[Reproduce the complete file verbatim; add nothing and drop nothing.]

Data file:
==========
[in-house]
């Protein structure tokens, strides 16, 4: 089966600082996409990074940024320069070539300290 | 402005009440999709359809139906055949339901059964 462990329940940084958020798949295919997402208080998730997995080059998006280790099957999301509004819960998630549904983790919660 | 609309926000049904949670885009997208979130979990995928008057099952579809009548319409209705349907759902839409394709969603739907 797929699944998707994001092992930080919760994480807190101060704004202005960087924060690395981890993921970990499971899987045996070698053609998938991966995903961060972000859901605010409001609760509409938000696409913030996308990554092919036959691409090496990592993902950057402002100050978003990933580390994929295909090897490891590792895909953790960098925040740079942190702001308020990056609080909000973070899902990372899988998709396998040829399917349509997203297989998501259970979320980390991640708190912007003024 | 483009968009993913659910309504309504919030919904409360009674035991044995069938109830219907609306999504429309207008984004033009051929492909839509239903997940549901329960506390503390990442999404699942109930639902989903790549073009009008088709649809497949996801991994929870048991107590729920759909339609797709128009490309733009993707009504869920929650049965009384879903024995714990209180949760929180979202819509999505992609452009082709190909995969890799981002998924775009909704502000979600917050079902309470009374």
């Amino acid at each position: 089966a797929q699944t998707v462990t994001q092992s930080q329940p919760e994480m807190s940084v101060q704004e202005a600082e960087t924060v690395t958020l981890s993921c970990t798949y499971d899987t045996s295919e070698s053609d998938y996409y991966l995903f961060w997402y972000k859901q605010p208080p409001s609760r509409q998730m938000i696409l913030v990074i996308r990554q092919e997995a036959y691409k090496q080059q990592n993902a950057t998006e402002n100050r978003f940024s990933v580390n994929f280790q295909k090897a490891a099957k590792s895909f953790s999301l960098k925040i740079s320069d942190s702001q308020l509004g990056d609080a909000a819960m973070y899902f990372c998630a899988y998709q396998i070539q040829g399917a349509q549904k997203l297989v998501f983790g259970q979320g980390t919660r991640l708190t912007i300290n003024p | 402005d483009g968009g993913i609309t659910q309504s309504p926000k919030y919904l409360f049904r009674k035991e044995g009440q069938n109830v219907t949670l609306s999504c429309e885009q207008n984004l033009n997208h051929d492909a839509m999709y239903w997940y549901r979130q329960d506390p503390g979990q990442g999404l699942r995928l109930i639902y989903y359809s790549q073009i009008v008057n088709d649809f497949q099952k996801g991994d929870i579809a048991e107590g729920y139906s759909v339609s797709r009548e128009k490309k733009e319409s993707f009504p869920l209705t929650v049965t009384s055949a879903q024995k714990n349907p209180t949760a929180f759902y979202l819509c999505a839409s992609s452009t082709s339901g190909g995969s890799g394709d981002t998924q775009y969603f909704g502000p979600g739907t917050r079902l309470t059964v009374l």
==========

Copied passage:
[in-house]
């Protein structure tokens, strides 16, 4: 089966600082996409990074940024320069070539300290 | 402005009440999709359809139906055949339901059964 462990329940940084958020798949295919997402208080998730997995080059998006280790099957999301509004819960998630549904983790919660 | 609309926000049904949670885009997208979130979990995928008057099952579809009548319409209705349907759902839409394709969603739907 797929699944998707994001092992930080919760994480807190101060704004202005960087924060690395981890993921970990499971899987045996070698053609998938991966995903961060972000859901605010409001609760509409938000696409913030996308990554092919036959691409090496990592993902950057402002100050978003990933580390994929295909090897490891590792895909953790960098925040740079942190702001308020990056609080909000973070899902990372899988998709396998040829399917349509997203297989998501259970979320980390991640708190912007003024 | 483009968009993913659910309504309504919030919904409360009674035991044995069938109830219907609306999504429309207008984004033009051929492909839509239903997940549901329960506390503390990442999404699942109930639902989903790549073009009008088709649809497949996801991994929870048991107590729920759909339609797709128009490309733009993707009504869920929650049965009384879903024995714990209180949760929180979202819509999505992609452009082709190909995969890799981002998924775009909704502000979600917050079902309470009374």
């Amino acid at each position: 089966a797929q699944t998707v462990t994001q092992s930080q329940p919760e994480m807190s940084v101060q704004e202005a600082e960087t924060v690395t958020l981890s993921c970990t798949y499971d899987t045996s295919e070698s053609d998938y996409y991966l995903f961060w997402y972000k859901q605010p208080p409001s609760r509409q998730m938000i696409l913030v990074i996308r990554q092919e997995a036959y691409k090496q080059q990592n993902a950057t998006e402002n100050r978003f940024s990933v580390n994929f280790q295909k090897a490891a099957k590792s895909f953790s999301l960098k925040i740079s320069d942190s702001q308020l509004g990056d609080a909000a819960m973070y899902f990372c998630a899988y998709q396998i070539q040829g399917a349509q549904k997203l297989v998501f983790g259970q979320g980390t919660r991640l708190t912007i300290n003024p | 402005d483009g968009g993913i609309t659910q309504s309504p926000k919030y919904l409360f049904r009674k035991e044995g009440q069938n109830v219907t949670l609306s999504c429309e885009q207008n984004l033009n997208h051929d492909a839509m999709y239903w997940y549901r979130q329960d506390p503390g979990q990442g999404l699942r995928l109930i639902y989903y359809s790549q073009i009008v008057n088709d649809f497949q099952k996801g991994d929870i579809a048991e107590g729920y139906s759909v339609s797709r009548e128009k490309k733009e319409s993707f009504p869920l209705t929650v049965t009384s055949a879903q024995k714990n349907p209180t949760a929180f759902y979202l819509c999505a839409s992609s452009t082709s339901g190909g995969s890799g394709d981002t998924q775009y969603f909704g502000p979600g739907t917050r079902l309470t059964v009374l």